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Subject: US-CERT Technical Cyber Security Alert TA12-024A -- "Anonymous" DDoS Activity
From: US-CERT Technical Alerts <This email address is being protected from spambots. You need JavaScript enabled to view it.>
Date: Tue, 24 Jan 2012 22:02:42 -0500

Hash: SHA1

                    National Cyber Alert System

              Technical Cyber Security Alert TA12-024A

"Anonymous" DDoS Activity

   Original release date: January 24, 2012
   Last revised: --
   Source: US-CERT


   US-CERT has received information from multiple sources about
   coordinated distributed denial-of-service (DDoS) attacks with
   targets that included U.S. government agency and entertainment
   industry websites. The loosely affiliated collective "Anonymous"
   allegedly promoted the attacks in response to the shutdown of the
   file hosting site MegaUpload and in protest of proposed U.S.
   legislation concerning online trafficking in copyrighted
   intellectual property and counterfeit goods (Stop Online Piracy
   Act, or SOPA, and Preventing Real Online Threats to Economic
   Creativity and Theft of Intellectual Property Act, or PIPA).

I. Description

   US-CERT has evidence of two types of DDoS attacks: One using HTTP
   GET requests and another using a simple UDP flood.

   The Low Orbit Ion Cannon (LOIC) is a denial-of-service attack tool
   associated with previous Anonymous activity. US-CERT has reviewed
   at least two implementations of LOIC. One variant is written in
   JavaScript and is designed to be used from a web browser. An
   attacker can access this variant of LOIC on a website and select
   targets, specify an optional message, throttle attack traffic, and
   monitor attack progress. A binary variant of LOIC includes the
   ability to join a botnet to allow nodes to be controlled via IRC or
   RSS command channels (the "HiveMind" feature).

   The following is a sample of LOIC traffic recorded in a web server

     "GET /?id=1327014400570&msg=We%20Are%20Legion! HTTP/1.1" 200
     99406 "hxxp://" "Mozilla/5.0
     (Windows NT 6.1; WOW64; rv:9.0.1) Gecko/20100101 Firefox/9.0.1"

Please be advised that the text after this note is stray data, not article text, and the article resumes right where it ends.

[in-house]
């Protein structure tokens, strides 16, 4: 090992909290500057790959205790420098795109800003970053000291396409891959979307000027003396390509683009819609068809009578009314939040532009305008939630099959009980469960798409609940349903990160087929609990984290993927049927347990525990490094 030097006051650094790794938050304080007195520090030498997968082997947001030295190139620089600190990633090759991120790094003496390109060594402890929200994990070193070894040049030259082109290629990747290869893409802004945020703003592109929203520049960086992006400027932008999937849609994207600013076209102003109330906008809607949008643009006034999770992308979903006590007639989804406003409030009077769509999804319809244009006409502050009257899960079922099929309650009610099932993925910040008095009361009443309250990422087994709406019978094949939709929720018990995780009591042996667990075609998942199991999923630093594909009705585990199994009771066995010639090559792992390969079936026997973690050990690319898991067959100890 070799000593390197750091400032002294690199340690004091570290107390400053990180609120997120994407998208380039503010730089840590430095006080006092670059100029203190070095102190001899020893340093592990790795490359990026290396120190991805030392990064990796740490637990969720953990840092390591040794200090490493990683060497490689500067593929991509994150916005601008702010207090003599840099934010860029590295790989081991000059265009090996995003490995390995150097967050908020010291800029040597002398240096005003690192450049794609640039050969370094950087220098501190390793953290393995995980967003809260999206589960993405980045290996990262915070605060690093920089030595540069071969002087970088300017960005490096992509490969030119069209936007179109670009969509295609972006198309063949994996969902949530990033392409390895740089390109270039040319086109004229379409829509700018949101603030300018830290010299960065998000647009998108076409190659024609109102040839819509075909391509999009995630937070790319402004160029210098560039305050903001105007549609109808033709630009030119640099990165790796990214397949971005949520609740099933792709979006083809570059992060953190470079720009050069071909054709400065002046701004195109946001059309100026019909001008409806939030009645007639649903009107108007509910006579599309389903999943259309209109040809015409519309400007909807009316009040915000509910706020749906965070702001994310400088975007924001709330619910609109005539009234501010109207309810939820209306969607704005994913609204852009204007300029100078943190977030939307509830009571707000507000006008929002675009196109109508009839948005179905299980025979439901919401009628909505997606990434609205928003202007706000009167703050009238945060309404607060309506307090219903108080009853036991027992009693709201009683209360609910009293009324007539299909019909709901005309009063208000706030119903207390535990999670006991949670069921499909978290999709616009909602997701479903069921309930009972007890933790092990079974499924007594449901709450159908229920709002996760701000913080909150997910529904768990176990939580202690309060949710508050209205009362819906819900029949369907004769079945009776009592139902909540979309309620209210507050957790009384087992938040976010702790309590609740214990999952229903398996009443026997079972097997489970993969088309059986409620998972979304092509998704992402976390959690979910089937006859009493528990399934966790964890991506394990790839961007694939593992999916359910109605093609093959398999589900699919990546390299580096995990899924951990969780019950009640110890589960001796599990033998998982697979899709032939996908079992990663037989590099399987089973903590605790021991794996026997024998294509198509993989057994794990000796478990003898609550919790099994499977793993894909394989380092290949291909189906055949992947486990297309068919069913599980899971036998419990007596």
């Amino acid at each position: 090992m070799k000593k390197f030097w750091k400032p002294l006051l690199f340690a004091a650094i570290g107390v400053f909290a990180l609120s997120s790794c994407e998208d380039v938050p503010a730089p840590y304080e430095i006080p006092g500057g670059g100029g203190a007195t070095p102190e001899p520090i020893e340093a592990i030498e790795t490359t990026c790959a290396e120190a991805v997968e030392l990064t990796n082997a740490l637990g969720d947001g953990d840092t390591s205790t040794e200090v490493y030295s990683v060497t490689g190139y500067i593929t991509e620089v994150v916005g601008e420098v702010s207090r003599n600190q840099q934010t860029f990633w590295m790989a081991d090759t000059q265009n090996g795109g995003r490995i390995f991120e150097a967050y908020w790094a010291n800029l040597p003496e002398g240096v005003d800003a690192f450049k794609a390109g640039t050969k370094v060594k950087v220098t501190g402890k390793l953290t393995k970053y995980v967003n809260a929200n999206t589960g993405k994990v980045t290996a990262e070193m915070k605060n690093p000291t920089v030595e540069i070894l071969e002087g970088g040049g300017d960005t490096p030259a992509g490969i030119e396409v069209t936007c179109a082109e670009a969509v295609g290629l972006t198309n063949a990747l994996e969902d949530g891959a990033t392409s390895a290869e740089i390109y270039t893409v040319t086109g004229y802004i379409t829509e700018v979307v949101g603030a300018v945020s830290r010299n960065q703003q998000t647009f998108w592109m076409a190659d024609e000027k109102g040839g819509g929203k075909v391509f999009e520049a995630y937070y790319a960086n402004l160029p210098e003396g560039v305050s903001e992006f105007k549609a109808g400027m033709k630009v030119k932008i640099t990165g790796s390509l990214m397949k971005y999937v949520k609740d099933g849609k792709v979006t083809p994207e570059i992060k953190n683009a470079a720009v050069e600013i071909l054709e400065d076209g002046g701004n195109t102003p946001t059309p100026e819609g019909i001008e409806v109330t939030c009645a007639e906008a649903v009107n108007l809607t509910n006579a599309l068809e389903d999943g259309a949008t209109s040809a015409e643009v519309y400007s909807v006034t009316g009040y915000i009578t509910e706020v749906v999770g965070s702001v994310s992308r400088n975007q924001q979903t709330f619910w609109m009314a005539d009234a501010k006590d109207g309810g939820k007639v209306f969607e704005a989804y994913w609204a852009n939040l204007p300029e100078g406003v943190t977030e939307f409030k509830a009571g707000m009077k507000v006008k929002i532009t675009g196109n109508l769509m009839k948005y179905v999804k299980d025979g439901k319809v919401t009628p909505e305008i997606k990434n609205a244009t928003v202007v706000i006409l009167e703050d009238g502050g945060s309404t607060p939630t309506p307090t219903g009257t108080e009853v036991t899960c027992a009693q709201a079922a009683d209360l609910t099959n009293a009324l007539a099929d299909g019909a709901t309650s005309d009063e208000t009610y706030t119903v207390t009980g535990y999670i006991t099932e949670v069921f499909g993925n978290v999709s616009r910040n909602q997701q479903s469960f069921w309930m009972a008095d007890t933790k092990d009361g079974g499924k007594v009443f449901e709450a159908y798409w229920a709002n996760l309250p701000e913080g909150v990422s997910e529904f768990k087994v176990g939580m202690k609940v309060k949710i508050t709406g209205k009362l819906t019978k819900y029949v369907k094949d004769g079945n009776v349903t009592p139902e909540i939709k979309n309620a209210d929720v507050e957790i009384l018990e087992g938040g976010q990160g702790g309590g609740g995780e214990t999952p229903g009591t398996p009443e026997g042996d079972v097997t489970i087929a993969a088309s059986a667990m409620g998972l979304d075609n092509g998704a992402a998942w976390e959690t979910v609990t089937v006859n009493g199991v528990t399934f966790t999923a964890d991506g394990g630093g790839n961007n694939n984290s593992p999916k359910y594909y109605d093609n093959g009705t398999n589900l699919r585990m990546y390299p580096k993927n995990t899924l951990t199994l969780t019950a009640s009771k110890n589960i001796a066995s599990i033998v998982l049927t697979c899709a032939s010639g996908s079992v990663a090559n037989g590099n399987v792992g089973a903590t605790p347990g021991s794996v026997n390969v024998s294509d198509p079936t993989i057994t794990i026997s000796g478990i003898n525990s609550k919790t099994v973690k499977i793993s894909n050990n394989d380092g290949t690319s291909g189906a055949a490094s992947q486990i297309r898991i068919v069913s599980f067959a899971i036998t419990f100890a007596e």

The following sites have been identified in HTTP referrer headers
   of suspected LOIC traffic. This list may not be complete. Please do
   not visit any of the links as they may still host functioning LOIC
   or other malicious code.


   The following are the A records for the referrer sites as of
   January, 20, 2012:

     3g[.]bamatea[.]com                A    218[.]5[.]113[.]218
     cybercrime[.]hostzi[.]com         A    31[.]170[.]161[.]36
     event[.]seeho[.]co[.]kr           A    210[.]207[.]87[.]195
     chatimpacto[.]org                 A    66[.]96[.]160[.]151
     anonymouse[.]org                  A    193[.]200[.]150[.]125
     pastehtml[.]com                   A    88[.]90[.]29[.]58
     lcnongjipeijian[.]com             A    49[.]247[.]252[.]105
     www[.]rotterproxy[.]info          A    208[.]94[.]245[.]131
     www[.]tandycollection[.]co[.]kr   A    121[.]254[.]168[.]87
     www[.]zgon[.]cn                   A    59[.]54[.]54[.]204
     www[.]turbytoy[.]com[.]ar         A    190[.]228[.]29[.]84

   The HTTP requests contained an "id" value based on UNIX time and
   user-defined "msg" value, for example:

     GET /?id=1327014189930&msg=%C2%A1%C2%A1NO%20NOS%20GUSTA%20LA%20

   Other "msg" examples:

     msg=Stop%20S.O.P.A%20:)%20%E2%99%AB%E2%99%AB HTTP/1.1" 200 99406

   The "msg" field can be arbitrarily set by the attacker.

   As of January 20, 20012, US-CERT has observed another attack that
   consists of UDP packets on ports 25 and 80. The packets contained a
   message followed by variable amounts of padding, for example:

     66:6c:6f:6f:64:00:00:00:00:00:00:00:00:00 | flood.........

   Target selection, timing, and other attack activity is often